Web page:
What Kinds of Trees Will Woodpeckers Peck?

Woodpeckers use their powerful beaks to drill holes in tree bark for food, as part of their courtship rituals and to make nests. By killing insects, woodpeckers help healthy trees. Many species of woodpecker such as the northern flicker (Colaptes auratus) prefer to make their homes in dead or dying trees because the wood is much softer to drill through than it is in green or live wood.

Woodpeckers prefer making homes in dead wood.


Woodpeckers and sapsuckers (another type of woodpecker) are thought to kill trees. Woodpeckers do not kill healthy trees, notes Thomas G. Barnes of the University of Kentucky. If a woodpecker or sapsucker has made a nest in a tree, the tree was already diseased or dying. The woodpecker or sapsucker did not cause the tree's demise.


Woodpeckers prefer to peck softer wood than harder wood. Pine and cedar are softer woods than oak. Because of this preference, woodpeckers will peck against any tall object made of soft wood, including wooden house sidings. Individual woodpeckers seem to prefer certain trees to others, especially ornamental or fruit-bearing trees. Woodpeckers can get in the habit of drumming on a particular tree.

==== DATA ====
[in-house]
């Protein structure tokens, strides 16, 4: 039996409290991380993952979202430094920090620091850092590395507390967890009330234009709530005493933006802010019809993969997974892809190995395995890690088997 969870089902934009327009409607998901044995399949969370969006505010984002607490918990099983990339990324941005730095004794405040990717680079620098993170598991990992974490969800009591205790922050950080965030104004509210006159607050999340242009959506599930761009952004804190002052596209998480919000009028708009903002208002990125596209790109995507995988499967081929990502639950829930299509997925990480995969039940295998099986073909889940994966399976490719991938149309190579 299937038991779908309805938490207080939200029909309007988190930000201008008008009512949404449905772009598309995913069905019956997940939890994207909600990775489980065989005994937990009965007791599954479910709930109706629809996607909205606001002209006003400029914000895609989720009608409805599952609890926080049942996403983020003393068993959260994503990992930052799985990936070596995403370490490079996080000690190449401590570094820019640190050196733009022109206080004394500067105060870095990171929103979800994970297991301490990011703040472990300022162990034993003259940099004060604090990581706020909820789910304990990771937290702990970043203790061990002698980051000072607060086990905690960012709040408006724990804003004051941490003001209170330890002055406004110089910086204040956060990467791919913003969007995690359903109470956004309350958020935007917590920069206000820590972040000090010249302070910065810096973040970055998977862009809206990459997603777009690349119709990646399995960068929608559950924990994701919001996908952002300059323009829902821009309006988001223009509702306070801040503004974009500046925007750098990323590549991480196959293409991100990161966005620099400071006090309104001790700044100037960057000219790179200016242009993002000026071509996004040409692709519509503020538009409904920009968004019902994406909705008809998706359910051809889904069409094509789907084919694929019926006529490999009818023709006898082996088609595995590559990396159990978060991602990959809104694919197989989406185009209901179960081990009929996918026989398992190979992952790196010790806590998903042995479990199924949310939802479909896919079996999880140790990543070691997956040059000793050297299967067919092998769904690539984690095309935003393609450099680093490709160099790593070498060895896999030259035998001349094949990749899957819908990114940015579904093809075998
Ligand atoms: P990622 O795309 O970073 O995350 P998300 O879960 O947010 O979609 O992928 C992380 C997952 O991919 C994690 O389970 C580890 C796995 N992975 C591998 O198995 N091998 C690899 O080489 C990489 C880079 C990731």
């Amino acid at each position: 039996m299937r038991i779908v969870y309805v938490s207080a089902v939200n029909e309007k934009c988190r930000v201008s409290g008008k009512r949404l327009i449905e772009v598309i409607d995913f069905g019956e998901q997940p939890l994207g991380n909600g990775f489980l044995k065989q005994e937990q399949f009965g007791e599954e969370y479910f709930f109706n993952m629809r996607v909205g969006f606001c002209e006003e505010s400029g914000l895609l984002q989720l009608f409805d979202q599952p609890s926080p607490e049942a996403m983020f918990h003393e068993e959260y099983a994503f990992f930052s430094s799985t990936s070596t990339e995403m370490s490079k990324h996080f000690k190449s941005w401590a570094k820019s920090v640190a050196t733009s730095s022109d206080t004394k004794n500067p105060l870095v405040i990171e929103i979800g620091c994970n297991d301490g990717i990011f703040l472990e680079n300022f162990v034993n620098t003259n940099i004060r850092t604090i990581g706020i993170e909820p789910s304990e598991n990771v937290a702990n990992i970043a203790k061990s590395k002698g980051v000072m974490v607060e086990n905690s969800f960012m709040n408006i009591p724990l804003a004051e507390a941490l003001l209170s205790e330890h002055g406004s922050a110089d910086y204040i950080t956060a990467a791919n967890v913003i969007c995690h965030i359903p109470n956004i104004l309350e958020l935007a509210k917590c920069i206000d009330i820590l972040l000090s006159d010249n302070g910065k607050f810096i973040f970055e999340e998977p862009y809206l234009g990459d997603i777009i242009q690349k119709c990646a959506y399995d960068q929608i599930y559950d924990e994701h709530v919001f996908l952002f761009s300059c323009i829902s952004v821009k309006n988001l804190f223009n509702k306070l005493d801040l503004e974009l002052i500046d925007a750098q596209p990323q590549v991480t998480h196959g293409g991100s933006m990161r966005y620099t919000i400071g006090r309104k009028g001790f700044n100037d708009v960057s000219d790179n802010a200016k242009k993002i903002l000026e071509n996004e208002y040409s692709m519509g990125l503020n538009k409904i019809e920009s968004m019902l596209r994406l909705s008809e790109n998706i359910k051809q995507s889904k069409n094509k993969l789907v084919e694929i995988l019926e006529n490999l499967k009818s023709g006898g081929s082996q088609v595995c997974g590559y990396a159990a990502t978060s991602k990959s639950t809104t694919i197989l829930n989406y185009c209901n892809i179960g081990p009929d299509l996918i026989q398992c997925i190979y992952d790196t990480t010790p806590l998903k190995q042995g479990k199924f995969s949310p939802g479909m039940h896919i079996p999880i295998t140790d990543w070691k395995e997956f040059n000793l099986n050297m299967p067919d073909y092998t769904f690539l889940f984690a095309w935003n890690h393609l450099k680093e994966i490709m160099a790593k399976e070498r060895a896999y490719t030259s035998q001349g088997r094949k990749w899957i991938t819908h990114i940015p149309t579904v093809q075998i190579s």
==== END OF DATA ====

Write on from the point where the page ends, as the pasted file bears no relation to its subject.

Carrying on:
Many items can be safely attached to trees that scare off woodpeckers for a short while. These include pinwheels, strips of aluminum foil or brightly colored plastic with one end attached to the tree and the other loose to flap in the wind. Another option is to tie pie pans to affected trees. Sudden loud noises can also scare off birds. Commercially-made chemical repellents that cause a sticky footing for the birds to land on are unreliable woodpecker repellents, according to the University of California at Davis.


If a woodpecker or sapsucker keeps landing on the same tree, you might choose to block the woodpecker's access to the damaged parts of the tree. Wrap metal sheeting, hard-wire cloth or fine wire mesh around the damaged parts of the tree or where the woodpecker usually lands. Paint the protecting metal brown to match the wood. Woodpeckers cannot drill through metal. After a few days of discouraging results at trying to drill into their once-favored trees, the birds will leave.